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[MOVIE REVIEW]'Hanbando' makes viewers feel uneasy

2006/06/29 | 866 views | Permalink | Source

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Everyone, as far as I know, knows that murdering is not cool. Are all films with strong antiviolence messages wonderful films then? No. It's a totally different matter.

If giving out a message is what filmmaking is all about, school teachers, pastors or even politicians could have made wonderful films. A good film, however, isn't supposed to "press" viewers to agree with its message, but rather make them "feel" it and accept it voluntarily by artfully processing the raw ideas.

In terms of this, "Hanbando (meaning Korean Peninsula)", director Kang Woo-seok's new film, is a huge disappointment, if not a disaster. Except for its almost unrealistically big cast including Ahn Sung-ki, Cho Jae-hyun, Moon Sung-keun, Cha In-pyo and Kang Soo-yeon, the film doesn't provide anything that can't be found elsewhere with better quality.

The film is set in the near future, when the two Koreas are on the verge of reunification, which is scheduled to coincide with the reopening of the long-disconnected railway between Seoul and the North Korean city of Sinuiju. It is when Japan claims the ownership of the railway, based on a 100-year-old contract, which was forced by the then Japanese government against the will of King Gojong of the Joseon Dynasty (1392-1910). Holding the key to saving the country from another war on the peninsula is Choi Min-Jae (Cho Jae-hyun), a patriotic, one-track-minded historian who seeks to reveal historical secrets behind the forced contract.

To prove that Gojong's seal used on the contract was forged, Choi tries to discover the long-missing seal of the king with the help from a professional grave robber (Kang Shin-il) and the South Korean president (Ahn Sung-ki).

In the film, director Kang overtly wields the ready-to-fight sword of nationalism against Japan. From the beginning to the end, his all star cast keeps "preaching" to the audience about what they think is true patriotism, which seems to make even right-wing film fans (film fans who are right-wing, not fans of right-wing films like this one) feel uneasy.

He might want to give a warning signal to Japan about the disputes over the Dokdo islets through the film, which could have worked far better with a tighter plot development.

For sure, Kang's patriotism cannot be questioned, but his film's completeness can.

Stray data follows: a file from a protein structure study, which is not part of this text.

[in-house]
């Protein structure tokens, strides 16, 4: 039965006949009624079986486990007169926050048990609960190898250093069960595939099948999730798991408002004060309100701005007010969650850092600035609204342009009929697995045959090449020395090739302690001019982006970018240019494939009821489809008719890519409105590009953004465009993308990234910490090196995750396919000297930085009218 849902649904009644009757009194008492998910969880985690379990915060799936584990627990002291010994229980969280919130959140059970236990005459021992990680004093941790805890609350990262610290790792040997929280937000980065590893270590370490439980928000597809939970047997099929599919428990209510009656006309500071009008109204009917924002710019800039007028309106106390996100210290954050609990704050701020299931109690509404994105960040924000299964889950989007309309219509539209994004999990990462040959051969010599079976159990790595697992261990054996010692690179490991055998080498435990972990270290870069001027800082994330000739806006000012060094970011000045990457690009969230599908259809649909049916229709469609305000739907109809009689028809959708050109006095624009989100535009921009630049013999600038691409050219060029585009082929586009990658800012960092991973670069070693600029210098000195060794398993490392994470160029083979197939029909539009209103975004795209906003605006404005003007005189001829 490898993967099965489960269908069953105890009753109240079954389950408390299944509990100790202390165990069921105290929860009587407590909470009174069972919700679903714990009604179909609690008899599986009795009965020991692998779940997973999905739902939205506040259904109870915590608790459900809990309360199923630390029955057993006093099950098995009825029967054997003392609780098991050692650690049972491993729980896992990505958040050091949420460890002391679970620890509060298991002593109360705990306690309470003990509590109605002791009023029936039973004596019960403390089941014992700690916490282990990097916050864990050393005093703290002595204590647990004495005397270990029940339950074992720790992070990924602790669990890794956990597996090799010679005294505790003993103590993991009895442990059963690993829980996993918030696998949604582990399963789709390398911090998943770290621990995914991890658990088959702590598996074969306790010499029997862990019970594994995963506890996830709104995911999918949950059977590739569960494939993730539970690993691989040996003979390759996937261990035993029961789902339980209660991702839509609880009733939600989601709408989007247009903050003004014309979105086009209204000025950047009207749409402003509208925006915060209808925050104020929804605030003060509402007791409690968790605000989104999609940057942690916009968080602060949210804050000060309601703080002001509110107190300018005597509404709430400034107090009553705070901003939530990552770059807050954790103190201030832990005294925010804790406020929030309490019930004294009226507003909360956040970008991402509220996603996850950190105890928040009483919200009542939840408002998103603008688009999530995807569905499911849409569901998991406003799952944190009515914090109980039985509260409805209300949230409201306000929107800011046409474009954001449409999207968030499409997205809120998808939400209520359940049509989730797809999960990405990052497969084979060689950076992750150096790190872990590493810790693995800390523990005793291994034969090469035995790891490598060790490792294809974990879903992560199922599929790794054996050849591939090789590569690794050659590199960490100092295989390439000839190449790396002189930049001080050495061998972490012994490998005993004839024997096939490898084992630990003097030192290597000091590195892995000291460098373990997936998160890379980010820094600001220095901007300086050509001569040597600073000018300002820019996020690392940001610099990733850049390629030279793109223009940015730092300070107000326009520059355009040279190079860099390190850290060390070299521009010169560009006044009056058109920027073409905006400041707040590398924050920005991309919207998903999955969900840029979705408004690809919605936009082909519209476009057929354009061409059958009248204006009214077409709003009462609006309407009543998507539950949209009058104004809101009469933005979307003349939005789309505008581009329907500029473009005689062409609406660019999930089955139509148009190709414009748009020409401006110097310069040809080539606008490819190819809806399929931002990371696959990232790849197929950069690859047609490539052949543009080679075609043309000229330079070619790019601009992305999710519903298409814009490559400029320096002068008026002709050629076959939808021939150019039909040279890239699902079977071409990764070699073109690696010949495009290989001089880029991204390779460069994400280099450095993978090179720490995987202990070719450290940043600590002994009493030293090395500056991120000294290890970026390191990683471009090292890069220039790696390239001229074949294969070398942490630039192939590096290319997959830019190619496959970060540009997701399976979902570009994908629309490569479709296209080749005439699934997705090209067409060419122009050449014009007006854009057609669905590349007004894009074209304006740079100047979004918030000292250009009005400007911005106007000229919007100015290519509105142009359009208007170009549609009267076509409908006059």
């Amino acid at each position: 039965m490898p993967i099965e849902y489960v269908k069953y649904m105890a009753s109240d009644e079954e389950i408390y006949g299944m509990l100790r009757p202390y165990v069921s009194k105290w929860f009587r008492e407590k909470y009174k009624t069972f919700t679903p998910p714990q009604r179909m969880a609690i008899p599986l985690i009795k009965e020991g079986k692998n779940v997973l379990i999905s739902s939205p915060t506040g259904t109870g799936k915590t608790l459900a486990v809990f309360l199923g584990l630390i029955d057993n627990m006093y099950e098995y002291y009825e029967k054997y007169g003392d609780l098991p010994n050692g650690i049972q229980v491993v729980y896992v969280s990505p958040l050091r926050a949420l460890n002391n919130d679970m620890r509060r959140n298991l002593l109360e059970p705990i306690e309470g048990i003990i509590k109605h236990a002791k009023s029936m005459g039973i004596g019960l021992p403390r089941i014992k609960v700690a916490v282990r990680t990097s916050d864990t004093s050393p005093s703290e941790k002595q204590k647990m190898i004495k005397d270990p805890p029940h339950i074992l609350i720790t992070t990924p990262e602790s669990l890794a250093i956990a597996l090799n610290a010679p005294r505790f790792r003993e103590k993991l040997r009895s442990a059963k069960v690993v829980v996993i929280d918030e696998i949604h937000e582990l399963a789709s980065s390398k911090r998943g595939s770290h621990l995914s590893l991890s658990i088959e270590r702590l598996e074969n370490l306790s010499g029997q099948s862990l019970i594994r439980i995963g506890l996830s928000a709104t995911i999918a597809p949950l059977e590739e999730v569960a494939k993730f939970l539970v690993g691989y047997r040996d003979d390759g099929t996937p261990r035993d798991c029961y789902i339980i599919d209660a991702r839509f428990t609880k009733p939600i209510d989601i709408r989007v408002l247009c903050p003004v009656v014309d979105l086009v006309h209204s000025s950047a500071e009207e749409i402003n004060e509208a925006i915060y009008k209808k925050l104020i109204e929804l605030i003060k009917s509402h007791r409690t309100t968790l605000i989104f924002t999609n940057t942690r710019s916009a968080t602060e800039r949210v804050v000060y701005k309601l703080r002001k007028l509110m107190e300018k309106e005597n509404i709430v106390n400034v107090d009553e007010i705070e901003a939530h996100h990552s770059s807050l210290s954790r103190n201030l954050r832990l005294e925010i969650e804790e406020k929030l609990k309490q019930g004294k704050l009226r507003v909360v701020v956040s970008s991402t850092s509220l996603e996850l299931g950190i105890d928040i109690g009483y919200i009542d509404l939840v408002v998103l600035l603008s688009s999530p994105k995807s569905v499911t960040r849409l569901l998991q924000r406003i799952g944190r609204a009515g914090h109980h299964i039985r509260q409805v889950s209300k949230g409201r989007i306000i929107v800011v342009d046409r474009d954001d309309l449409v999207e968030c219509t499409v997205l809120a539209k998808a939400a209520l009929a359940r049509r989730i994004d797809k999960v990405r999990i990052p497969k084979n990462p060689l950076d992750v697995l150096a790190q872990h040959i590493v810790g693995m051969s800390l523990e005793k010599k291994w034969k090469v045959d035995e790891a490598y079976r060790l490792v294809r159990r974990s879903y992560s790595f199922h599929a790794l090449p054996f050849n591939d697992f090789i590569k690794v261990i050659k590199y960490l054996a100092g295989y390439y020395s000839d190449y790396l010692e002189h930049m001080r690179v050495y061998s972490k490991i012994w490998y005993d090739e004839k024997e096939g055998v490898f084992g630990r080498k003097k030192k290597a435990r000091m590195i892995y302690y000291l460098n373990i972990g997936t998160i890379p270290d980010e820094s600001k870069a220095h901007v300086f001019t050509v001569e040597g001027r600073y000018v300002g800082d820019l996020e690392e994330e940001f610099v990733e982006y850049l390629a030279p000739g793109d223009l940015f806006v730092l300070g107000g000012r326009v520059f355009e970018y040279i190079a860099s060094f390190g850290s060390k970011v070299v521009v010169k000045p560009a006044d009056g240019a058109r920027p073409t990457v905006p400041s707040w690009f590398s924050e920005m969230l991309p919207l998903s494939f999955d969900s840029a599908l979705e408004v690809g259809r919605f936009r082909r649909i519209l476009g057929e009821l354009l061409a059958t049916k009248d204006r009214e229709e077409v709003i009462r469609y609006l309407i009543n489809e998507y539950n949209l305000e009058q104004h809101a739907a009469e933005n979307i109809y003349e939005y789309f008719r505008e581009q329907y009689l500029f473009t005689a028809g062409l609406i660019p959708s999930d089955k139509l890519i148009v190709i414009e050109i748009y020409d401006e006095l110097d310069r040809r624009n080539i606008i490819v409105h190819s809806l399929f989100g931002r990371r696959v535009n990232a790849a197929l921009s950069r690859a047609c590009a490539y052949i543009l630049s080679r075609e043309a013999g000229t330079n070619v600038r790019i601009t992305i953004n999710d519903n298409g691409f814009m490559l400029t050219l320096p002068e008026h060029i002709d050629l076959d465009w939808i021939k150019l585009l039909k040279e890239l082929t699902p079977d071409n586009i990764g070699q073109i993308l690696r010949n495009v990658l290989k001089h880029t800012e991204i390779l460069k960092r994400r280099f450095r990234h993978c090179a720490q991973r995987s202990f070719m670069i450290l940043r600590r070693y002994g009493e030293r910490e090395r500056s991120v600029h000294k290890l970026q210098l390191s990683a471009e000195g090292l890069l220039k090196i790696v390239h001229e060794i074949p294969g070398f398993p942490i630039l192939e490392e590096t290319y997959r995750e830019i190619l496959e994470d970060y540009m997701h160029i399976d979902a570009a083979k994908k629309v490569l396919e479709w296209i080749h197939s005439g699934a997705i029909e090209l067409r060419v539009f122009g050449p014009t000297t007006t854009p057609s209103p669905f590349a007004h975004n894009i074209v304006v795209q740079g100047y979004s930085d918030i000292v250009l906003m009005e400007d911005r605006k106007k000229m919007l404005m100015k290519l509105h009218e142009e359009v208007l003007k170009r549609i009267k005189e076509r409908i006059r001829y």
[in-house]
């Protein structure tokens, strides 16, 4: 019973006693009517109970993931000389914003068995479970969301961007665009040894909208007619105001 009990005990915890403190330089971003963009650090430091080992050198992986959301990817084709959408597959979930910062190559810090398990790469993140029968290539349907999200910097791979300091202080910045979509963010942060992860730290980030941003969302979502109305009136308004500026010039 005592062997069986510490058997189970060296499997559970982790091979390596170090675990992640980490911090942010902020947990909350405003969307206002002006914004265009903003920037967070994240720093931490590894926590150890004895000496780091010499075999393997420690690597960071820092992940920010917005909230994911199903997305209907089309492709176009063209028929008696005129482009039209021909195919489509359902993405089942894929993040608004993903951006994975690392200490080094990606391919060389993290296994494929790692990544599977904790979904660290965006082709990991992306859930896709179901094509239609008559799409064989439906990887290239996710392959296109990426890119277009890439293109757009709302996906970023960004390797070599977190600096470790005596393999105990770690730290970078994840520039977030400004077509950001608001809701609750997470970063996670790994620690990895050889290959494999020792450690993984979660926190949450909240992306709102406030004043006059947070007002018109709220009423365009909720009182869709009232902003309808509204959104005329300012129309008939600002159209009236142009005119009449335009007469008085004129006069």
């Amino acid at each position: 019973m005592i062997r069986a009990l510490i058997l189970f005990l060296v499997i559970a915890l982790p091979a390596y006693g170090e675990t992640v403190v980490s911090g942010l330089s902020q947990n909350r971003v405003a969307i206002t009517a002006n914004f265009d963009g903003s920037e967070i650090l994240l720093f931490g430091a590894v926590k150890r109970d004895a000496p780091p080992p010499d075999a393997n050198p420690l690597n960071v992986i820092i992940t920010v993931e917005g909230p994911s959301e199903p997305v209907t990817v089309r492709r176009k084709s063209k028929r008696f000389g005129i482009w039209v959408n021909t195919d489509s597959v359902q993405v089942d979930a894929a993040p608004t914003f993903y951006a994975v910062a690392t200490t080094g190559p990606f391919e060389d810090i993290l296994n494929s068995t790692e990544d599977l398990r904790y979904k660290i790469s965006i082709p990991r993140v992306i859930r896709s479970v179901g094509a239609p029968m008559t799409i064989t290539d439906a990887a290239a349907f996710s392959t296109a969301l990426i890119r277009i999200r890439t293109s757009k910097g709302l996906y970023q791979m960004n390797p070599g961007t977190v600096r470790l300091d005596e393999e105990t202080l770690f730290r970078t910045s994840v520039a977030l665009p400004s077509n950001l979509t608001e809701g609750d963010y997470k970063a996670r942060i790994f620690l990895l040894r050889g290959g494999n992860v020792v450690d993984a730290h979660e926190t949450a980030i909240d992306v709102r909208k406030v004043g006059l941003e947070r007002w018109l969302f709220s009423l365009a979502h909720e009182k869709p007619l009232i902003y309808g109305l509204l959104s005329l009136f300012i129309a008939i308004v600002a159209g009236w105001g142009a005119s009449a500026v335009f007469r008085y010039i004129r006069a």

Or he might want to make a pseudo-historical mystery like "The Da Vinci Code", but they, not with such pseudo-patriotic claptrap in which right is right because it's right. In "Hanbando", the historian traces the seal by his sheer intuition plus lots of shoveling. There is no brain teaser or stunning action sequences which would have made the film much more endurable.

For the production of the film, 9.6 billion won is said to have been spent - sorry, melted away because it's hard to tell where the heck all the money went. The film does feature many battle ships and aircrafts, but that gives nothing more than a feeling of television news reality.

Even his brilliant line-up of super stars doesn't look very good with each other. They surely do what their fans probably want to see - Ahn's gentle charisma, Jo's passionate acting and Cha's... well, he is good-looking - but altogether, it looks so dispersing, like an all-striker soccer team.

Yet the worst part about the film is that it forces viewers to fit into one of two extreme attitudes toward Japan - detest them or worship them - although the relationship between Korea and Japan spans a far wider and much more complicated spectrum.

No doubt the Dokdo islets are inalienable part of Korea's territory, but making a decent film based on that premise should take much more than "anger". Considering his past works, Kang could have done much better than that, which is why disappointment lasts longer than ever after seeing the film. A sloppy film will only kill us, however flawless its theme might be.

The movie will be released nationwide on July 13.

By Lee Yong-sung

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